NEW BRUNSWICK, NJ—Governor Chris Christie continues to avoid commenting directly on his administration’s decision to spend a whopping $4.8 million in Sandy relief money to support the construction of a luxury highrise building on Somerset Street.

“We’ve built a lot of things with Sandy money and I don’t know what you’re talking about off the top of my head,” Christie said in response to a question from New Brunswick Today, raising his voice over protesters.

Last year, NBC New York broke the story that city-based Boraie Development’s highrise under construction was being built with $4.8 million in support from the government, specifically disaster relief funds meant to restore housing lost in Hurricane Sandy.

As it turns out, the developer was also receiving at least $60 million in government loans and more than $21 million in tax credits.

The building is expected to open to tenants soon.  Because the Sandy spending was just under $5 million, the project narrowly avoided a requirement to have oversight from an “integrity monitor.”

The allocation of the Sandy money to the highrise, situated in a neighborhood where the Hurricane’s impact was minimal, despite the developer’s track record for failing to keep its promises to state and local governments, struck a chord with the public.

New Brunswick Today’s initial article on the Sandy spending in New Brunswick was one of our most popular of all-time, climbing to the front page of the social media network Reddit.

Eager to spend the federal money on replacing housing lost near the Jersey Shore, the Christie administration sought to distribute it to established developers with “shovel ready” projects in nine different counties.

Though some parts of Middlesex County were badly damaged in the storm, New Brunswick was far from the hardest-hit. Other areas of the state had much greater need for replacement housing, critics said.

The revelations about the Boraie building also came at a time when Christie was under fire for spending Sandy money on senior housing in Belleville, another town that was not badly damaged by the storm.  Its Democratic Mayor had crossed party lines to support Christie’s re-election.

Christie was also criticized for the spending on the Boraie project because basketball player and real estate developer Shaquille O’Neal, who often works with Boraie, endorsed him for re-election in 2013.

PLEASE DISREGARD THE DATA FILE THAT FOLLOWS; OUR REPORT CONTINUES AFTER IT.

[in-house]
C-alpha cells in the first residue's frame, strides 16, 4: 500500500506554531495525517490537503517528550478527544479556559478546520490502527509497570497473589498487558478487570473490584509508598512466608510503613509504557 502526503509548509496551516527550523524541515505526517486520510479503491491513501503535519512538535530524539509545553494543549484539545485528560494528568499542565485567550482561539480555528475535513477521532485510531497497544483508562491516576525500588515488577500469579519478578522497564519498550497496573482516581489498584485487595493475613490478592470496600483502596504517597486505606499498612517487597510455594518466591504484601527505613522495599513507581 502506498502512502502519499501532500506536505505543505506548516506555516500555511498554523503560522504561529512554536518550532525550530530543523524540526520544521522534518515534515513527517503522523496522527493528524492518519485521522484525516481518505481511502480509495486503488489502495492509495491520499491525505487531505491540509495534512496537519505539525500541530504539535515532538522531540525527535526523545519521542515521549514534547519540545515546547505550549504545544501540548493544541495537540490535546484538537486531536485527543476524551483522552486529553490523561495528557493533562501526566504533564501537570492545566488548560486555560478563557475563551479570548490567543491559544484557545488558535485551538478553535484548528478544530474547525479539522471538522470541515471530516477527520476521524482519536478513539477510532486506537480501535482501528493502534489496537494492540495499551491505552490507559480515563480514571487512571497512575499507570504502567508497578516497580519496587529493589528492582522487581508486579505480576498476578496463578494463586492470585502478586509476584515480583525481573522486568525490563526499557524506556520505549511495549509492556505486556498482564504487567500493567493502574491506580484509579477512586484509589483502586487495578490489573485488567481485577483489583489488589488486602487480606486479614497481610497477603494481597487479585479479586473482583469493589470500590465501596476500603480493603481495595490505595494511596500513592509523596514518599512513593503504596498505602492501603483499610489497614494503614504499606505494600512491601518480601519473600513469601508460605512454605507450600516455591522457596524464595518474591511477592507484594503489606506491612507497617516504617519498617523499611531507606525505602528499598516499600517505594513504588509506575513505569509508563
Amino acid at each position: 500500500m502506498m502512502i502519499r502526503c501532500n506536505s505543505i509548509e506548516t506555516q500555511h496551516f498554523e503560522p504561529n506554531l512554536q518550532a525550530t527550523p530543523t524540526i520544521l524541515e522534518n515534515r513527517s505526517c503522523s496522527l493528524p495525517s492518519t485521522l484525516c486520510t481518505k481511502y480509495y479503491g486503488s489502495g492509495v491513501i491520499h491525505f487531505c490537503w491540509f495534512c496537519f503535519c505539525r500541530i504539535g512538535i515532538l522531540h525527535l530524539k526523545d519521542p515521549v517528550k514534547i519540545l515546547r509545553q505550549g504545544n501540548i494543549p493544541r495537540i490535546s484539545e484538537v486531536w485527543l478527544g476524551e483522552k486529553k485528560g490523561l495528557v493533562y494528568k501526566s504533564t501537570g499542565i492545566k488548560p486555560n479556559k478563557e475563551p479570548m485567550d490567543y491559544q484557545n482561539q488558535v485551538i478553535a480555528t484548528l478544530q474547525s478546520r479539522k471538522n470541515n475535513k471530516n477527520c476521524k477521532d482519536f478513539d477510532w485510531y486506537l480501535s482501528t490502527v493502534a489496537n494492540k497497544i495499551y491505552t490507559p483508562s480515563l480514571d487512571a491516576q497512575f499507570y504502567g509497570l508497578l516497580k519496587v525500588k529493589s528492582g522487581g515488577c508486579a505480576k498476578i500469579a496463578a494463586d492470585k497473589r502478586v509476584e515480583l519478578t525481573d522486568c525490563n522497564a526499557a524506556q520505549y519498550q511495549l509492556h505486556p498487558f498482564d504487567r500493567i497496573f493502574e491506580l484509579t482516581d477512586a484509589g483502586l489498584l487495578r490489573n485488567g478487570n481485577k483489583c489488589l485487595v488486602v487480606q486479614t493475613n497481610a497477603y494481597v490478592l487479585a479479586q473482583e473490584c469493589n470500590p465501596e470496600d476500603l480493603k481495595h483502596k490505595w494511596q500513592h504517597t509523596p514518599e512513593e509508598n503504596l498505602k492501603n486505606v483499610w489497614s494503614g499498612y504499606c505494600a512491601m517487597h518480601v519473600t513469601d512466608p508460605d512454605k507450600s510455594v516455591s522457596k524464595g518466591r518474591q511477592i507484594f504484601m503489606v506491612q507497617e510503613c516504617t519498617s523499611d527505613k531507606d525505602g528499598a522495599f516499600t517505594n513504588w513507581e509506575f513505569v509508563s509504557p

The development at 135 Somerset Street had already been approved by the city’s Planning Board even before Hurricane Sandy struck, and Boraie had already pledged to make 20% of its 238 rental units “affordable” to low and moderate income households in order to secure a city tax abatement.

It was the first of 33 projects to break ground in the first round of awards were made in the state’s Fund for Restoration of Multi-family Housing (FRM) program.

In the first round, five of the 33 FRM projects were in Middlesex County, and they received a total of $22.5 million.

But after widespread negative publicity following the Belleville and New Brunswick spending, Middlesex County was nowhere to be found in a subsequent list of 18 FRM additional projects approved in 2014. All but three of the second round projects were located in Atlantic, Ocean, or Monmouth Counties.

Even more troubling was the record of the developer when it comes to affordable housing

New Brunswick Today revealed that the administrations of each of the last four Governors re-negotiated a $15 million loan agreement for a previous Boraie Development project in New Brunswick, after the company failed to deliver on a promise to include affordable housing in a luxury condominimum highrise called One Spring Street. 

Our reporting also forced a spokesperson for the state’s Department of Community Affairs to admit to errors in a press release that touted the developer’s experience with affordable housing.

The developer has consistently refused to answer questions about the new 16-story building currently being advertised as “The Aspire,” with an opening date of “Spring 2015.”

Officials at the Department of Community Affairs and the Governor’s Office also have not responded to email and phone inquiries about the building.

But many members of the public remember the Sandy spending, and the controversy that ensued.

An advertisement for the building at the city’s train station now includes an annotation in marker explaining that the building was “Built with $5 million of Sandy relief money.”

In March 2014, more than a dozen protesters disrupted a Christie event in South River, calling him out for the New Brunswick Sandy spending.

“We demand you stop your corrupt uses of Hurricane Sandy money,” the group shouted in unison.  

“There are still families without homes who have recevied no aid, and yet Boraie Development is receiving millions to build luxury apartments in New Brunswick,” they continued, as they were escorted from the room by State Police.

On May 2, NBToday asked Omar Boraie, the owner of the development firm, whether or not any victims of Hurricane Sandy will be living in the building.

He did not answer, instead saying “Have a nice day,” and driving away in his car, which had been illegally parked just over a block from the site of the new building.

Boraie’s firm has grown from a small real estate company into a major redeveloper with projects underway in Newark and Atlantic City as well as the Hub City.